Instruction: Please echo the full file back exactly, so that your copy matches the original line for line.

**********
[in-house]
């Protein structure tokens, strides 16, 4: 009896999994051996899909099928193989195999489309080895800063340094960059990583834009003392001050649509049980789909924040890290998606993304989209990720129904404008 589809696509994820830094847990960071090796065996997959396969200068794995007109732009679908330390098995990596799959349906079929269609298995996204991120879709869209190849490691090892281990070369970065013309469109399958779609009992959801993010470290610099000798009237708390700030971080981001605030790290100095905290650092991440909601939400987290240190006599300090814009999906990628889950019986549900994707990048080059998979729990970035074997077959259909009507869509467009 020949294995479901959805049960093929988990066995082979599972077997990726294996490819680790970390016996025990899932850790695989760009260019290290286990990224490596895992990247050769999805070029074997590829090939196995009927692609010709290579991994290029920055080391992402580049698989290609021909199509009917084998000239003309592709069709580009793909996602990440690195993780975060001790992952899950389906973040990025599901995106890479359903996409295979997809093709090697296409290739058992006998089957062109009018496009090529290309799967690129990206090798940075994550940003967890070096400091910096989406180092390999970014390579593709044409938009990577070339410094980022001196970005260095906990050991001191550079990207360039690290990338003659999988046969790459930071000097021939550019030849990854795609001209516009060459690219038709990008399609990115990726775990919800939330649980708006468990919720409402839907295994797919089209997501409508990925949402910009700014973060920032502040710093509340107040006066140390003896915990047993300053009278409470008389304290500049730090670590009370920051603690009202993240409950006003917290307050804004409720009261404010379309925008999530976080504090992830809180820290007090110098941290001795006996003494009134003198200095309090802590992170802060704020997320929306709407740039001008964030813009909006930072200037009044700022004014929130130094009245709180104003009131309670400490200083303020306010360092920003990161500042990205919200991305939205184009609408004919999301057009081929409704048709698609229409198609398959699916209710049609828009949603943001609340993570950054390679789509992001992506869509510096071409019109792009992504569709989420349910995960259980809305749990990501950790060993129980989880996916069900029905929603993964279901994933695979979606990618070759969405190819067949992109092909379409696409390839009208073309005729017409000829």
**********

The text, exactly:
[in-house]
């Protein structure tokens, strides 16, 4: 009896999994051996899909099928193989195999489309080895800063340094960059990583834009003392001050649509049980789909924040890290998606993304989209990720129904404008 589809696509994820830094847990960071090796065996997959396969200068794995007109732009679908330390098995990596799959349906079929269609298995996204991120879709869209190849490691090892281990070369970065013309469109399958779609009992959801993010470290610099000798009237708390700030971080981001605030790290100095905290650092991440909601939400987290240190006599300090814009999906990628889950019986549900994707990048080059998979729990970035074997077959259909009507869509467009 020949294995479901959805049960093929988990066995082979599972077997990726294996490819680790970390016996025990899932850790695989760009260019290290286990990224490596895992990247050769999805070029074997590829090939196995009927692609010709290579991994290029920055080391992402580049698989290609021909199509009917084998000239003309592709069709580009793909996602990440690195993780975060001790992952899950389906973040990025599901995106890479359903996409295979997809093709090697296409290739058992006998089957062109009018496009090529290309799967690129990206090798940075994550940003967890070096400091910096989406180092390999970014390579593709044409938009990577070339410094980022001196970005260095906990050991001191550079990207360039690290990338003659999988046969790459930071000097021939550019030849990854795609001209516009060459690219038709990008399609990115990726775990919800939330649980708006468990919720409402839907295994797919089209997501409508990925949402910009700014973060920032502040710093509340107040006066140390003896915990047993300053009278409470008389304290500049730090670590009370920051603690009202993240409950006003917290307050804004409720009261404010379309925008999530976080504090992830809180820290007090110098941290001795006996003494009134003198200095309090802590992170802060704020997320929306709407740039001008964030813009909006930072200037009044700022004014929130130094009245709180104003009131309670400490200083303020306010360092920003990161500042990205919200991305939205184009609408004919999301057009081929409704048709698609229409198609398959699916209710049609828009949603943001609340993570950054390679789509992001992506869509510096071409019109792009992504569709989420349910995960259980809305749990990501950790060993129980989880996916069900029905929603993964279901994933695979979606990618070759969405190819067949992109092909379409696409390839009208073309005729017409000829």